Chicago’s venerable Merchandise Mart, once the largest building in the world, is now at the leading edge of what I call the “Internet Convergence of Things;” it will serve as a good metaphor for this column where we see the joining of old and new.
Convergence is not located where you might imagine — in the tech hubs of Silicon Valley, Boston, or New York City — rather, in the big-shouldered magic kingdom where brands, advertising, and technology converge, and in the simplest form where content meets data.
At Efectyv Digital, we’ve done a fair amount of research about the convergence of new technologies in Convergence Analytics and I was asked to lead a discussion and present our findings to a combined group of agency executives and one of their big brand clients — whom they’ve represented since the earliest days of the Mart — to hear our vision for the future of the digital convergence, where a users’ “state” is meant to transcend and represent environments consisting of device, time, and place as the user moves about.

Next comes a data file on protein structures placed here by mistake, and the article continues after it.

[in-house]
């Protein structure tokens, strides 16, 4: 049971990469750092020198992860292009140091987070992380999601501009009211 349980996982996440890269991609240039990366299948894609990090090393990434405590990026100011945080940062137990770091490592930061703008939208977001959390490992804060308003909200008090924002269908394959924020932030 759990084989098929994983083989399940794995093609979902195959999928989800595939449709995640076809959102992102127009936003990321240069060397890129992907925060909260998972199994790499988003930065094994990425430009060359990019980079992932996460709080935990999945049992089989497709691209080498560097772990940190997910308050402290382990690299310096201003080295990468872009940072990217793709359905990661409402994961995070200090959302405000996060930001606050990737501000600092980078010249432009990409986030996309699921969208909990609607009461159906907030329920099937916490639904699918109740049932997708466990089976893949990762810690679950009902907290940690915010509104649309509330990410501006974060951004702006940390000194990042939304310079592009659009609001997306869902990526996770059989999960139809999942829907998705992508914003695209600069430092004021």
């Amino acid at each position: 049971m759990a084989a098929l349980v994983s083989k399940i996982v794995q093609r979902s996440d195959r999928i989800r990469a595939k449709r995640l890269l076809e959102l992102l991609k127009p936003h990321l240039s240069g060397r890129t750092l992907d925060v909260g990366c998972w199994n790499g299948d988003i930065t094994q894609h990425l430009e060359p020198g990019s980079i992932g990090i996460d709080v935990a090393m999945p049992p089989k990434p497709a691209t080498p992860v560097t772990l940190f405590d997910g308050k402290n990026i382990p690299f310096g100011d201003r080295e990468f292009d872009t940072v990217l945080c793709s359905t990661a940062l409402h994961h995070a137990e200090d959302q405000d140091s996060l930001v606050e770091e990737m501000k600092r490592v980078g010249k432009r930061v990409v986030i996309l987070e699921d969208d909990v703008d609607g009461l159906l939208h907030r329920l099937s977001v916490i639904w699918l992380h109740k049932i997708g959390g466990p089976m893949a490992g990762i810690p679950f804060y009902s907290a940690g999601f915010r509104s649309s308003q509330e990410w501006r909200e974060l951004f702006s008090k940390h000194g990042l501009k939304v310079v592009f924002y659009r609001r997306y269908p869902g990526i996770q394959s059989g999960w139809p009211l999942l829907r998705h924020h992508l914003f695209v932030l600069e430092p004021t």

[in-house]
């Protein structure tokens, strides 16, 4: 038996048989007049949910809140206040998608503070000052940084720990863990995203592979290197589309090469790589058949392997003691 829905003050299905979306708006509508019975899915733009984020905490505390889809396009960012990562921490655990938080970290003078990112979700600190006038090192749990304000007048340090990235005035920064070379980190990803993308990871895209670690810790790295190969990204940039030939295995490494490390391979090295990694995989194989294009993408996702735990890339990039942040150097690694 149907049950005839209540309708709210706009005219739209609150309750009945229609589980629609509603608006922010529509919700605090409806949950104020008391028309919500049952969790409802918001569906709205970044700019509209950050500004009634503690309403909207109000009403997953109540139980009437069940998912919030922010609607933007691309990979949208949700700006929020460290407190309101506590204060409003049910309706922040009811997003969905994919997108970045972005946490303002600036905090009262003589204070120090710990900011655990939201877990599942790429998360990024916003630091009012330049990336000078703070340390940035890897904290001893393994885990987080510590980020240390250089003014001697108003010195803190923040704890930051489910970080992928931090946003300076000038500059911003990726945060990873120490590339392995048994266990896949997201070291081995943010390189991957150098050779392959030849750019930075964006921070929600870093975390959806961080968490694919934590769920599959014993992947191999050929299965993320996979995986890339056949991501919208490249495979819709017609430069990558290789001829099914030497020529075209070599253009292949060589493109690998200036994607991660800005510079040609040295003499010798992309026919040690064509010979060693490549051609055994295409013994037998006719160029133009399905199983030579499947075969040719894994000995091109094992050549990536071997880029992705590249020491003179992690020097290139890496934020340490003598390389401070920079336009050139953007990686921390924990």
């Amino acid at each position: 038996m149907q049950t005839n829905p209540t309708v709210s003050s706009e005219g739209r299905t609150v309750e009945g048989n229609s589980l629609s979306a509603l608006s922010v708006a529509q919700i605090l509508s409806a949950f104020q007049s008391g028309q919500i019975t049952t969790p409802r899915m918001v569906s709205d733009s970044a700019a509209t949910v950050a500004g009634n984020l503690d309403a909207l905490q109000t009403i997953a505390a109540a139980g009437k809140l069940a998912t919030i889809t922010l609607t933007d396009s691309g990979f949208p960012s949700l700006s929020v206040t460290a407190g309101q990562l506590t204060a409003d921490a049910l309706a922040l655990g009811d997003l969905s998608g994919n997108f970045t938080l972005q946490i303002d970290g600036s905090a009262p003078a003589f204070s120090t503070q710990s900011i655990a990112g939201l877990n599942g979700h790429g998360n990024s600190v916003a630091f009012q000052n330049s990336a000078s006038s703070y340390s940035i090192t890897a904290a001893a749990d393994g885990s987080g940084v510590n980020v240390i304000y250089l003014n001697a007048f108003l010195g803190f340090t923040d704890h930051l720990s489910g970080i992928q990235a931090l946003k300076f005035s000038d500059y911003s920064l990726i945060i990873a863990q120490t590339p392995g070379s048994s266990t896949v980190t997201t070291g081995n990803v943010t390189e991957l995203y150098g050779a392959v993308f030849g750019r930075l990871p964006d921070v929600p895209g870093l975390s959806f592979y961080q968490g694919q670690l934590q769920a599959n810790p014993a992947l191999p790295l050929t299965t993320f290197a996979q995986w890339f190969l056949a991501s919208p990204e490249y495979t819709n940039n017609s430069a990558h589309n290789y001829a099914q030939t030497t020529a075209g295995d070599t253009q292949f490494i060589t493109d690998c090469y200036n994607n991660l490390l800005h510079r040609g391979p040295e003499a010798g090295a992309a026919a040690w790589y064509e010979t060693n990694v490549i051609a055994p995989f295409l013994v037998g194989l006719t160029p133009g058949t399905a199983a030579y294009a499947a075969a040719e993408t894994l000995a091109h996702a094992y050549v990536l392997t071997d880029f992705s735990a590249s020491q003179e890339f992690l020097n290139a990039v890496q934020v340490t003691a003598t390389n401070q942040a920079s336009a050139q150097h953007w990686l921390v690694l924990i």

We can think of this state as context for our content marketing. This state may or may not be real-time, omni channel, mobile, and social or web, but rather is a convergence of all of these, and is organized around a clear objective or purpose. Of course it has to be measureable and thus optimizeable. I’ve written about this in “Marketing’s New Rules.”
I was taken to the corner conference room after a brief tour of the block-long agency designed by some famous Chicago architect, exposing color-coded tubes, blue-tinted glass, and steel beams dividing space with the view just outside the window of the iconoclastic gothic Tribune building, Chicago skyline, and lake. It was a physical convergence of old and new.
There were about 20 people gathered in the room, some from the consumer packaged goods [CPG] brand headquarters 100 miles away, and others from the agency. And like the building design, their roles converged — art and creative directors who measured and data base analysts who could write. Stan, one of the top creative directors, uses Omniture to test and optimize his team’s digital creative and share with the brand on a regular basis, while Karen, once a response marketer on the client side, now writes killer copy for the brand and still flies the BI application.